It is a scene familiar to those in London’s Mayfair: small galleries being forced out of their homes as the twin forces of the international branded art businesses and the luxury goods powerhouses move in.
Now Paris’s Avenue Matignon and its surrounding streets in the city’s coveted eighth arrondissement near the Champs-Elysées, is witnessing the same effect.
In 2010, when the Belgian Modern and contemporary art dealer Guy Pieters opened a Paris space at 2 Avenue Matignon (in addition to the two others that he had in Belgium and one in Saint-Paul-de-Vence) he said: “Paris is again becoming a strong place for contemporary art, the neighbourhood is changing and becoming a dynamic marketplace.” Just before him, Tornabuoni gallery, a mega-gallery specialising in 20th-century Italian art, had opened at number 16, and the following year, Larry Gagosian opened his then ninth space (he now has 14) a hundred metres away, at 4 Rue de Ponthieu. At the same time, the management of Pace gallery, another global heavyweight, was assessing the area for its first European base (the gallery eventually chose London instead, which a spokesman enigmatically says was a more appropriate location “for various reasons”). Leading the pack, Christie’s opened its impressive Paris salerooms at 9 Avenue Matignon in 2000.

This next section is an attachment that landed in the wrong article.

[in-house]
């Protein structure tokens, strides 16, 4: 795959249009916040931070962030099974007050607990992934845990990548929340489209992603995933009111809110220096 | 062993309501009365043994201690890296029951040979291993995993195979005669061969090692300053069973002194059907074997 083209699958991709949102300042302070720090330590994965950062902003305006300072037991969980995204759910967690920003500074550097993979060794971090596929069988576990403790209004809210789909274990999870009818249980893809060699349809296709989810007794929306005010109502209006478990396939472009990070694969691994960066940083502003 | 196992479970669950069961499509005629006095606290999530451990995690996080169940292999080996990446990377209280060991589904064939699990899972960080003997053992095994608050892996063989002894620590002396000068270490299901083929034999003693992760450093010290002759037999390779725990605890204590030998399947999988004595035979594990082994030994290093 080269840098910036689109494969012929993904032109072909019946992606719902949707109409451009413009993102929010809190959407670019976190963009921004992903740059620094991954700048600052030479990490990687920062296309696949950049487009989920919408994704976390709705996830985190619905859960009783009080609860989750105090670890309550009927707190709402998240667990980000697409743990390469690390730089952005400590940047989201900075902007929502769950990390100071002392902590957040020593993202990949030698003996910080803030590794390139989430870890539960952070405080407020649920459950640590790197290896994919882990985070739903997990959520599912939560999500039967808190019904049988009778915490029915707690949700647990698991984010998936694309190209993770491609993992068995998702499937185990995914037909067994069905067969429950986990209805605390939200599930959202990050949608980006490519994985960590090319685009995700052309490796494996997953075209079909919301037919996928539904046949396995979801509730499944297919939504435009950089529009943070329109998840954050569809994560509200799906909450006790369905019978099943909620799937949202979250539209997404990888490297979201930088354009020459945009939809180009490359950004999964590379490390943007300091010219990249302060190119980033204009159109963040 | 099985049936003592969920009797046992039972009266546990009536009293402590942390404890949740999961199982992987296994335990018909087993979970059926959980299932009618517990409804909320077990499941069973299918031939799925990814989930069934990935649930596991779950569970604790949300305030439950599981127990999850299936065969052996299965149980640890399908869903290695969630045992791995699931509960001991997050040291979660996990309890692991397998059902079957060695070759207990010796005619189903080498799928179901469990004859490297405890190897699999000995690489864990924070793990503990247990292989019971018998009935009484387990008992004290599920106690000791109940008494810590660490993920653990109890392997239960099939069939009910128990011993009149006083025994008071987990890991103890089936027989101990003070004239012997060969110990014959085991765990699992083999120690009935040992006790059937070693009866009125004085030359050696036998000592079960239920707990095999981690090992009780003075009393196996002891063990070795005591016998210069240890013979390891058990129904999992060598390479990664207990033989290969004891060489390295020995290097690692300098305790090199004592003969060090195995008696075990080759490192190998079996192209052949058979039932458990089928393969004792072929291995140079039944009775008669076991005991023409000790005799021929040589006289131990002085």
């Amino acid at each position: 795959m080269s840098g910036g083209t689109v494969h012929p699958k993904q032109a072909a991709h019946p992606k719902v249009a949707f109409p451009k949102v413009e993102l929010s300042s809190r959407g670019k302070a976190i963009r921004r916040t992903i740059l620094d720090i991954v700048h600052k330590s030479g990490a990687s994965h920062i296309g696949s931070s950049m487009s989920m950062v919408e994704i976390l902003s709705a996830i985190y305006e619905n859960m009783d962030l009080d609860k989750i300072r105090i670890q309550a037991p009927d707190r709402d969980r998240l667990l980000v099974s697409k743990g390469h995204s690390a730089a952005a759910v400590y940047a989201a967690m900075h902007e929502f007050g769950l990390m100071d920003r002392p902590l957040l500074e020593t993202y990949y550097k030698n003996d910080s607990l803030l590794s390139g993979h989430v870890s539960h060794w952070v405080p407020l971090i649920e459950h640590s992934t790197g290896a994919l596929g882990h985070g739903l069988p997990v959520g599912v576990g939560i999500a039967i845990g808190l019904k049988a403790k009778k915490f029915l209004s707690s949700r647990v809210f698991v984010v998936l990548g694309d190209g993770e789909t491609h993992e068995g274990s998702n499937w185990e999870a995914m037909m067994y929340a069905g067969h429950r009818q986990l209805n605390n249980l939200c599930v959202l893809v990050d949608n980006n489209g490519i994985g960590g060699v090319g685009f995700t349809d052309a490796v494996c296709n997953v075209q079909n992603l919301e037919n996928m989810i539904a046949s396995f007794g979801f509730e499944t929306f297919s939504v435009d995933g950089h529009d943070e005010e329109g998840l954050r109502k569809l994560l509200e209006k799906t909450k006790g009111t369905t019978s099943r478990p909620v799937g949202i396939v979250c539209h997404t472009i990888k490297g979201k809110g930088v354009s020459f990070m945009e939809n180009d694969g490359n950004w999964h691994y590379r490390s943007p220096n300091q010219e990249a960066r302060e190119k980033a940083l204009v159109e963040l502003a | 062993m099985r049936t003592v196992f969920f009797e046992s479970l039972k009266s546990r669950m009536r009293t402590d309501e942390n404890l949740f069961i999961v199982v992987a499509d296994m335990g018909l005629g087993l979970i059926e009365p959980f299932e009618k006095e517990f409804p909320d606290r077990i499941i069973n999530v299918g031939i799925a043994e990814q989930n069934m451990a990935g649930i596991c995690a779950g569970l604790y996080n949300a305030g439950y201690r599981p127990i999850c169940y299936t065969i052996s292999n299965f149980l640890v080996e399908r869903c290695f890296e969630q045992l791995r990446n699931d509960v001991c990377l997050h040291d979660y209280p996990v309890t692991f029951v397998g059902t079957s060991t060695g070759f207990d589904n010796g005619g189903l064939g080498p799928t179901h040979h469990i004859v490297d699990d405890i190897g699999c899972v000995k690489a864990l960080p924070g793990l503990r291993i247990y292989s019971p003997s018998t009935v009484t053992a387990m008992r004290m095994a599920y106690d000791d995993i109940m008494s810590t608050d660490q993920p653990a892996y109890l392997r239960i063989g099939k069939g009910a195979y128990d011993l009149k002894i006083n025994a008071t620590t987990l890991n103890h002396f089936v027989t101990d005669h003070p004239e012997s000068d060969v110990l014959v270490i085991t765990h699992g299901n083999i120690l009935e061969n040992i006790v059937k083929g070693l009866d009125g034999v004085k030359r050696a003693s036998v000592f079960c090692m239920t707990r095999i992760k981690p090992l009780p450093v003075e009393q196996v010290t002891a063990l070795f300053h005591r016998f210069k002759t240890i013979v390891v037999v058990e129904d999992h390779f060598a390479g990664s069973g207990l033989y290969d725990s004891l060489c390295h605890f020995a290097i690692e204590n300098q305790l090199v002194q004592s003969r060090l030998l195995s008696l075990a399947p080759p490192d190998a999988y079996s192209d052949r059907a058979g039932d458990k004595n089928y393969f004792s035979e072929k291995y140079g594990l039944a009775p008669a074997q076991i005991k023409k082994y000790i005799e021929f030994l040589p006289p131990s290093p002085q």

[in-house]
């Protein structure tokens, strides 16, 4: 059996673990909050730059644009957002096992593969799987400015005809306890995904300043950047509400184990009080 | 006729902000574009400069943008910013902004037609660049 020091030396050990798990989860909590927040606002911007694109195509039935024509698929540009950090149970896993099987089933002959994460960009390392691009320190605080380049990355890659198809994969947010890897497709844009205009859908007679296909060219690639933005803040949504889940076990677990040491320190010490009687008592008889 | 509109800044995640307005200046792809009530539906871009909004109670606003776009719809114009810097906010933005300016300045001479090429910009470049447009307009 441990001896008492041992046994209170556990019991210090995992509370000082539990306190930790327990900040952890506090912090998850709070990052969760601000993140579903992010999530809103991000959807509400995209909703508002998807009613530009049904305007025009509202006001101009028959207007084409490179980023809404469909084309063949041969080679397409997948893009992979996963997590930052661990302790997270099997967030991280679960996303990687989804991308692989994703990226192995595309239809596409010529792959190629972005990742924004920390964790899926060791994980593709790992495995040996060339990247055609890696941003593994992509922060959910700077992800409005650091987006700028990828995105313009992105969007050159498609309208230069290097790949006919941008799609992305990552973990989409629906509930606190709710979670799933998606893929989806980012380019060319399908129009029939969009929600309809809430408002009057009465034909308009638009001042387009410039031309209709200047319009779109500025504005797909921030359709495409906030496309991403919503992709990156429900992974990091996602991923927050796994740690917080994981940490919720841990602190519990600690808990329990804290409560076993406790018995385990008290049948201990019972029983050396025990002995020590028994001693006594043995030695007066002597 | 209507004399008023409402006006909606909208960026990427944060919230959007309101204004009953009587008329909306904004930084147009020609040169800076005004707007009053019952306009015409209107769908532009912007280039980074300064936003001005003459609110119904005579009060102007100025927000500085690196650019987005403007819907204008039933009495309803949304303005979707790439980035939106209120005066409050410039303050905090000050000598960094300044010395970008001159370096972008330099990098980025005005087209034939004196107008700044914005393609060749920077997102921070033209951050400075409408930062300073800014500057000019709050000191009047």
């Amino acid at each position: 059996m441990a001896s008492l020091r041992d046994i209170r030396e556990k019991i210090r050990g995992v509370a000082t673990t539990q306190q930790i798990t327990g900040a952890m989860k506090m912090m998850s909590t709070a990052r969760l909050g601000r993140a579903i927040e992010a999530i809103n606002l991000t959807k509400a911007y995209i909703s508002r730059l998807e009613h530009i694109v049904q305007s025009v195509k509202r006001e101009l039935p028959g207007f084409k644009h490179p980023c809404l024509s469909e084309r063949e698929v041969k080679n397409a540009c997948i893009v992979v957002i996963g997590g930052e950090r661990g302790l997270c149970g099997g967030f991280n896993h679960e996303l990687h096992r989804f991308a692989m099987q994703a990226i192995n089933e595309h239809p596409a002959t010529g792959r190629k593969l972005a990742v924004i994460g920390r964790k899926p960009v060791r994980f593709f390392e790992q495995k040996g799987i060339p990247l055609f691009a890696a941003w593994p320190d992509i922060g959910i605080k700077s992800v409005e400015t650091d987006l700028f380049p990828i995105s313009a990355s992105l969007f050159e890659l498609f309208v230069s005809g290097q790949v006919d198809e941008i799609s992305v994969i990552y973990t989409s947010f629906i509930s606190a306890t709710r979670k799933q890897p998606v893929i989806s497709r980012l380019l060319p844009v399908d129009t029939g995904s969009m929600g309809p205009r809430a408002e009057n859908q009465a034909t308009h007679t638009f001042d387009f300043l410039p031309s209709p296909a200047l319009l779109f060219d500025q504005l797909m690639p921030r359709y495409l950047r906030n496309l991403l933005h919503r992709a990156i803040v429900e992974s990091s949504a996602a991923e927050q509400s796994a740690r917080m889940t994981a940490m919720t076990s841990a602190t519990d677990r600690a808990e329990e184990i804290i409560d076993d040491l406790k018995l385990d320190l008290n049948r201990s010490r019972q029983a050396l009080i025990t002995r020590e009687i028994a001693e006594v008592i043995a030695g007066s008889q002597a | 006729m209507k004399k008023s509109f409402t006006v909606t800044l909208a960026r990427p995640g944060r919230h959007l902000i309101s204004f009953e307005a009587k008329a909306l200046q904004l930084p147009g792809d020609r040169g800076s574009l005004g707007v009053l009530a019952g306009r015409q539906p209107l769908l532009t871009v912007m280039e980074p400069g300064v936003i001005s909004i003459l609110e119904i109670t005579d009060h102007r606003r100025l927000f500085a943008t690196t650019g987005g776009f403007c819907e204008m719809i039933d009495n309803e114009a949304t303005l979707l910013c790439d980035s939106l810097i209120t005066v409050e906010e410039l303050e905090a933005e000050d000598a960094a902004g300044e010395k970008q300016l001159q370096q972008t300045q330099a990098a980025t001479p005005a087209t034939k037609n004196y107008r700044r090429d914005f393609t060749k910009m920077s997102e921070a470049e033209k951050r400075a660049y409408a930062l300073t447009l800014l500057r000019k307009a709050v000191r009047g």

The De Noirmont effect
But now, what some saw as an Eldorado for contemporary art, is turning into a dreary district, at least as far as the art is concerned. Guy Pieters closed his Paris space in late 2011. Come March 2013, the art trade was shocked that Jérôme de Noirmont had to close his gallery at 36-38 Avenue Matignon, after nearly 20 years of business, citing the pressure of competing with international galleries. Since then, Bob Benamou has handed in the keys to 24 Rue de Penthièvre (at the top of Avenue Matignon) and moved to Rue Froissart in the third arrondissement. And on 4 March, Eric Dereumaux, the co-founder with Eric Rodrigue of RX gallery, closed his two spaces on the Avenue Delcassé (the extension of Avenue Matignon) and announced that he will move to the Marais in November.
Benamou and Dereumaux say that Noirmont’s closing accelerated a fall in drop-in visitors. “Just a short time ago, there was a real hub of contemporary art within 500 metres. Today, clothing stores have taken over,” says Dereumaux. Patrick Bongers, the director of Louis Carré gallery, which has been in the eighth arrondissement since it was founded in 1938, says: “There is the feeling that the Avenue Matignon has been taken over by the Faubourg Saint-Honoré, and become another place for luxury shopping.”
With Gagosian, Hopkins, Tornabuoni and Malingue galleries—plus Christie’s—at the bottom of the street, and Lelong and Louis Carré’s galleries still in the neighbourhood, there remain some high-quality dealers. But the arrival of the big brands with significant means has also dramatically raised the price of rent—just as it has in London’s Mayfair. The truly contemporary art galleries are therefore heading to the Marais, which is proving more attractive in terms of cheaper rents and a livelier atmosphere.
With additional reporting by Melanie Gerlis